Ningaloo Reef is considered a natural wonder, sprawling some 260 kilometres (155 miles) along Australia’s west coast and teeming with hundreds of tropical fish and coral species.

The UN’s cultural body UNESCO listed the remote Ningaloo coast as a World Heritage site late last month due to its reef, sea turtles and white whales.

But environmentalists say it could be under threat after the Australian government green-lighted a proposal from Shell to explore for gas nearby.

“We are very concerned that the Australian government is even allowing the oil and gas sector to operate so close to the World Heritage-listed Ningaloo Reef,” WWF’s Paul Gamblin told ABC Radio

“It really beggars belief that they aren’t requiring a full environmental estimate of Shell’s latest drilling proposal.”

Gamblin said the Shell operations would run along the side of the reef itself, a “new frontier” for drilling, which has previously been confined to its northern corner.

Shell issued a statement saying it was “mindful of the significant biodiversity and heritage values of the Ningaloo region and we continue to plan our operations accordingly,” noting its long safety record in the region. Continue reading Shell gets green light to explore for gas

There is no confusion about fracking in SA, says lobby group

Posted by: Saving Water SA (Cape Town, South Africa) – partnered with Water Rhapsody conservation systems – 26 April 2011

Cabinet’s vote is clear in putting a halt to fracking at this time

A lobby group opposed to hydraulic fracturing as a mining technique has dismissed media reports this morning, which stated that Shell’s fracking application for the Karoo would continue to be heard.

A report in the Cape Times this morning claimed a moratorium announced by Cabinet last week had no impact on existing applications for fracking licenses, and that it rather only affected new applications.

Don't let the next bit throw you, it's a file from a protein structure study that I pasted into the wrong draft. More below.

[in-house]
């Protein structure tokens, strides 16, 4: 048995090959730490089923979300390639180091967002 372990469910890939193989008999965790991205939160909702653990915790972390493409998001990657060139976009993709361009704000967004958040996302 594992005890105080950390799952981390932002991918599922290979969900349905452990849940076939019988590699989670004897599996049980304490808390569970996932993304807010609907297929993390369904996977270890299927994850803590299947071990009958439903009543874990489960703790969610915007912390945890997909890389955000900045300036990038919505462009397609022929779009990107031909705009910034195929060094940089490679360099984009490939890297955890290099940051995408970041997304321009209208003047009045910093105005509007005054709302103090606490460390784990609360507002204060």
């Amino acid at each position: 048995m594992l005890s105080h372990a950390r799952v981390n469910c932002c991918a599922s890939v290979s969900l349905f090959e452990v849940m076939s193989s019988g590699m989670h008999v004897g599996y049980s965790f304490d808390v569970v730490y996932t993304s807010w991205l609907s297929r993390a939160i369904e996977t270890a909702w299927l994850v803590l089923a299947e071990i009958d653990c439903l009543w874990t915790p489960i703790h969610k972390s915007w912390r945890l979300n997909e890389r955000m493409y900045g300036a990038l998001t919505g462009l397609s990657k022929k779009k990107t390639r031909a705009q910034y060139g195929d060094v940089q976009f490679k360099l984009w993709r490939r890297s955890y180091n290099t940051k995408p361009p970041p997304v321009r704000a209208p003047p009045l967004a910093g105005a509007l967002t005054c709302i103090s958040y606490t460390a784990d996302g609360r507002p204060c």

“It is absurd for anyone to suggest that Cabinet intended anything other than what is clearly described in the press release that was issued last Thursday,” said TKAG national coordinator Jonathan Deal. A press release said that Cabinet had, “… endorsed the decision by the Department of Minerals to invoke a moratorium on licenses in the Karoo where fracking is proposed.”

“The statements attributed to the Department of Minerals spokesperson Bheki Khumalo today would serve only to rubbish the clear written directions from Cabinet, as described in their press release,” said Deal Continue reading There is no confusion about fracking in SA, says lobby group

Fracking won’t impact on SKA bid

Posted by: Saving Water SA (Cape Town, South Africa) – partnered with Water Rhapsody conservation systems – 21 April 2011

There seems to be little chance that oil giant Shell’s plans to prospect for shale gas in the Karoo Basin using the “fracking” method will have an impact on South Africa’s bid to host the square kilometre array (SKA) radio telescope.

An artist's impression of what the Square Kilometre Array (SKA) telescope will look like.

Science and Technology Minister Naledi Pandor said this in a written reply to the National Council of Provinces.

“An application can only have impact if granted,” she said.

“If the Shell application is granted, and if Shell uses communication systems with frequency ranges that interfere with radio telescope operations, the prospecting will affect radio astronomy.”

However, the South African SKA project office (Saspo) had proactively met with Shell and Golder Associates to indicate communications restrictions.

“All operations in the Karoo will be comprehensively addressed through regulations under the Astronomy Geographic Advantage Act 2007, which are expected to be finalised in the 2012/13 financial year, following consideration of the outcomes of the public consultations on the astronomy regulations, Pandor said. Continue reading Fracking won’t impact on SKA bid